If not for Biden’s federal vaccine mandate, this decision would be largely academic for red states, right?
CDC Director Rochelle Walensky on boosters: “We have not yet changed the definition of fully vaccinated … We may need to update our definition of fully vaccinated in the future.” pic.twitter.com/PTfcZLfY81
— The Post Millennial (@TPostMillennial) October 22, 2021
The CDC declaring that you’re not fully vaccinated until you’ve had three doses would mean that vaccine passports and employer vaccine mandates for workers would now require an extra shot. But those policies are being used widely only in blue states as far as I’m aware. There are some individual businesses in red states that require employees to get vaxxed but (a) they’re free to decide for themselves what “fully vaccinated” means and (b) a worker who doesn’t want to comply with their boss’s mandate can seek work somewhere else.
In Texas, Greg Abbott has banned businesses from requiring vaccine passports and from mandating vaccines for staff. If those rules stand up in court, it wouldn’t matter to Texans what the CDC says.
The federal mandate complicates that, though. Because it applies to all businesses with 100 or more employees, even large employers in red states, it lets the feds dictate to those businesses what constitutes being “fully vaccinated.” And it limits an unvaxxed worker’s options if they want to switch jobs since all large businesses will be forced to follow the same federal rules.
If the Supreme Court upholds Biden’s mandate, which is doubtful, the CDC’s new definition of “fully vaccinated” would suddenly matter intimately to many millions of Americans.
But they can’t issue that definition yet. At the moment, boosters for Pfizer and Moderna recipients are limited to all senior citizens plus those aged 18-64 if they’re at special risk due to their health or the nature of their job. As such, unless and until boosters are recommended for all adults, the definition of “fully vaccinated” would vary from one demographic group to another. Are you 64 and healthy? Then you’re fully vaccinated with two shots. Are you 65? Three shots, then. Are you 40? You’re fully vaccinated with two shots if you’re healthy and three if you aren’t. Further complicating matters is the fact that Johnson & Johnson recipients have fewer antibodies over time than those who got the mRNA vaccines have and therefore all adults 18 and over who got J&J are eligible for a booster right now. So if you got the, ahem, “one-dose vaccine” and haven’t had a second dose of it yet, you might not be “fully vaccinated” under a new CDC definition.
There have been rumblings over the past few days that the agency is about to expand eligibility for boosters. Maybe not to all adults but certainly to the middle-aged:
Booster protection could soon expand to a much broader population, as a source says the US government likely will soon recommend additional doses to people as young as 40 who received a Moderna or Pfizer Covid-19 vaccine.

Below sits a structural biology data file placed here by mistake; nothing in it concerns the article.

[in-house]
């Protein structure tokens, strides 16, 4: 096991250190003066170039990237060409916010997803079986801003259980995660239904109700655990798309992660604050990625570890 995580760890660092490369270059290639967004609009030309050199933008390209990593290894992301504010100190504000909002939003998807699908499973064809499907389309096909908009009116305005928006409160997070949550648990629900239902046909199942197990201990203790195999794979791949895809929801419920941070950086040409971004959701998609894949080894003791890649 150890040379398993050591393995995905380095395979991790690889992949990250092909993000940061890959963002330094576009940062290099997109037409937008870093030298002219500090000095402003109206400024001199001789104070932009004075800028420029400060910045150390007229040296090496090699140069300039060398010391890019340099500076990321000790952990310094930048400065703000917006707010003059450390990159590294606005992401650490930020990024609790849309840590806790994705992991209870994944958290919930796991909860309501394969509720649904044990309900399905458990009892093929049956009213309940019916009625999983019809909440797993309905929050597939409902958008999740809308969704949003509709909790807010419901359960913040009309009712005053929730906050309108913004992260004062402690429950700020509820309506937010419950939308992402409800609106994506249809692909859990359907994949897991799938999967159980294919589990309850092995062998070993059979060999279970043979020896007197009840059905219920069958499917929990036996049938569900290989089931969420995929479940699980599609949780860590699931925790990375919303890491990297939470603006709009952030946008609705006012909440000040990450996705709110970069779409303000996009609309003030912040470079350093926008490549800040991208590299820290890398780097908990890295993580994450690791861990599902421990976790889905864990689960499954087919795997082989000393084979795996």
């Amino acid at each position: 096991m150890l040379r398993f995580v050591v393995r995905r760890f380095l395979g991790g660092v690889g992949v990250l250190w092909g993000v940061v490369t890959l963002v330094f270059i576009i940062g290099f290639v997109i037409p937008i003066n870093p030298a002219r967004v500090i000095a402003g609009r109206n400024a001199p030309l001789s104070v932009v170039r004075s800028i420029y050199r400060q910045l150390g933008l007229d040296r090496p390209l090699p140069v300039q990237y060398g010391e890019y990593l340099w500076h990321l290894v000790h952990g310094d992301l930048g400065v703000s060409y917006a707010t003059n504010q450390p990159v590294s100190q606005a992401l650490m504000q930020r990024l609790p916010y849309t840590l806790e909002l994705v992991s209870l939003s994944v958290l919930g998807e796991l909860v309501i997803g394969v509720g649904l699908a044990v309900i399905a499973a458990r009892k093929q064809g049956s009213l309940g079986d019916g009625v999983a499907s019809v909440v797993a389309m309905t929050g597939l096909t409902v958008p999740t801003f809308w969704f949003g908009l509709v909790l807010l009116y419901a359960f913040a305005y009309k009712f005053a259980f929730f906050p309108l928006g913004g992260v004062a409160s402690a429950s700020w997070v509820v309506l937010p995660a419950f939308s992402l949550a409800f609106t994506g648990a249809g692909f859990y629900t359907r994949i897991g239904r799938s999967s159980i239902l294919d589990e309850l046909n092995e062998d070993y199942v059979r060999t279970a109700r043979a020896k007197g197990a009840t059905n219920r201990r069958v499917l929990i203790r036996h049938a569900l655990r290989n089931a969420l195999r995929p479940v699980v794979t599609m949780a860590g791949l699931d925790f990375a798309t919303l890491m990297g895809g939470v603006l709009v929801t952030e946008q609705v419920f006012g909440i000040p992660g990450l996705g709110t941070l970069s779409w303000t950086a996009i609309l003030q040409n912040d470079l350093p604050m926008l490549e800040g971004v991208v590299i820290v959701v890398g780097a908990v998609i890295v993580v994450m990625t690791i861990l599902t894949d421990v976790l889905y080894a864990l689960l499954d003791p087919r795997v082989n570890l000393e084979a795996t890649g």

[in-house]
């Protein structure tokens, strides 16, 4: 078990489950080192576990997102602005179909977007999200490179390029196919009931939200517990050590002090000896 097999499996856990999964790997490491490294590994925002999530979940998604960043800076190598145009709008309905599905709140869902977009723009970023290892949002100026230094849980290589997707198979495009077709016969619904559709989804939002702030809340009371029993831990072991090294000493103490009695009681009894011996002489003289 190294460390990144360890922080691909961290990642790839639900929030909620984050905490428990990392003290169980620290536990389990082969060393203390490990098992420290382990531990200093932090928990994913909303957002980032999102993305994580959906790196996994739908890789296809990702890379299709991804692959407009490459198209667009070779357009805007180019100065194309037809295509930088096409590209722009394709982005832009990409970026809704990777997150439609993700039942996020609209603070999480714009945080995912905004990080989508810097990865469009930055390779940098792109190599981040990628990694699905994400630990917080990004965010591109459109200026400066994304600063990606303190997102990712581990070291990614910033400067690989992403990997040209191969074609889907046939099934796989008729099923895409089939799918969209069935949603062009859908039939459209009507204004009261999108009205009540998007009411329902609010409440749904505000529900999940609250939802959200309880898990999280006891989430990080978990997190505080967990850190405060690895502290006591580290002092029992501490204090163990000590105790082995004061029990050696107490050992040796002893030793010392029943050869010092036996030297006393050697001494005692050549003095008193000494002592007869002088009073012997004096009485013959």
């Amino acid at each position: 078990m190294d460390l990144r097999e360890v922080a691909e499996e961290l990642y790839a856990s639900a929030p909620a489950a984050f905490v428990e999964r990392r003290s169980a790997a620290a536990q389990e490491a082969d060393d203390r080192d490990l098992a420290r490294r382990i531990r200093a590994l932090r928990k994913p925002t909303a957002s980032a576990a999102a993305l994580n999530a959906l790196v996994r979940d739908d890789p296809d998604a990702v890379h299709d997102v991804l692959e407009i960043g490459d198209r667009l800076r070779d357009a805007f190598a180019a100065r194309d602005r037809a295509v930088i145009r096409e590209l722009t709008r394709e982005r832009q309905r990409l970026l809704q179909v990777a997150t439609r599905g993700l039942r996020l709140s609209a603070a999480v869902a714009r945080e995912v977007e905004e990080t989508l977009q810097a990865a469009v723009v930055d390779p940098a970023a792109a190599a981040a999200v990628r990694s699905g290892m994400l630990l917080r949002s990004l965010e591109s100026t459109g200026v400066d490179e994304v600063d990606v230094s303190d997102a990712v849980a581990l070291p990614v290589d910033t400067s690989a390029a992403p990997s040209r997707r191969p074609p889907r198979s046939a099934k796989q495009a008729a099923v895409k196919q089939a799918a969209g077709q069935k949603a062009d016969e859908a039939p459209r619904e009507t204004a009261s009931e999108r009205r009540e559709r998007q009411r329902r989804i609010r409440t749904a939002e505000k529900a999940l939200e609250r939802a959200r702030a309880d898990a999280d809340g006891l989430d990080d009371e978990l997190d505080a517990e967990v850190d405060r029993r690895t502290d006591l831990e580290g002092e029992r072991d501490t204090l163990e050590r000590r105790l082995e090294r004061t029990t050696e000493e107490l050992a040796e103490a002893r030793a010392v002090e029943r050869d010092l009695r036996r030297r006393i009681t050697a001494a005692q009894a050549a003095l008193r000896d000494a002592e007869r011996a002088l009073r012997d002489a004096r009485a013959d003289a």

“I believe it will happen,” the source familiar with the plan told CNN’s Elizabeth Cohen. There is “growing concern within the FDA” that US data is beginning to show more hospitalizations among people under age 65 who have been fully vaccinated, the source said…
The FDA would consider lowering the age range on its emergency use authorizations for booster shots once more safety data comes in, officials told reporters on Wednesday.
“It’s a matter of having the data,” said Dr. Peter Marks, director of the FDA’s vaccine arm. “We want to make sure that if we deploy the boosters in all of the age ranges, that we truly are making a benefit outweigh any risk.”
We’d still have a two-tier regime of what constitutes “fully vaccinated” if the CDC expands eligibility. Forty and older means you need three shots, 39 and under means you need two. But that’s easier to administer than the hash I described above. Plus, I’m guessing that most Americans who got two shots won’t be opposed to getting a third, particularly senior citizens in light of their vulnerability to COVID. In a world without mandates, changing the definition of “fully vaccinated” probably ends up not mattering to most people.
In a world where there’s a single federal mandate that’s upheld by the Supreme Court, it’s a big deal. People who got two shots only very reluctantly, after their employer issued a mandate, might finally balk at having to get a third. Maybe the feds will accommodate them by declaring that, although technically a person isn’t “fully vaccinated” until they’ve had three doses, two will suffice for satisfying the mandate.
Read this post from last night on why the CDC is looking at three doses as the proper regimen for “full vaccination.” There’s actual science to it, not just “keep boosting your antibodies unto eternity” panic. Some experts like Fauci have pointed to the fact that vaccines like the one for HPV don’t provide durable protection until you’ve had three doses rather than two. Researchers are beginning to suspect that the COVID vaccine might work the same way, especially since the first two doses are given with so little time in between. The first two may operate as a “single dose,” requiring a third for your body to develop a mature immune response to the virus’s spike protein.
An interesting question for researchers going forward will be whether people can generate durable protections with only two doses so long as those doses are spaced out much longer than the first two doses of the mRNA vaccine are currently — say, six months instead of three weeks. But for those of us who got doses one and two just a few weeks apart, there may be no way to build mature immunity without the third shot. Hence the CDC’s interest in figuring out what the proper “full” regimen is.
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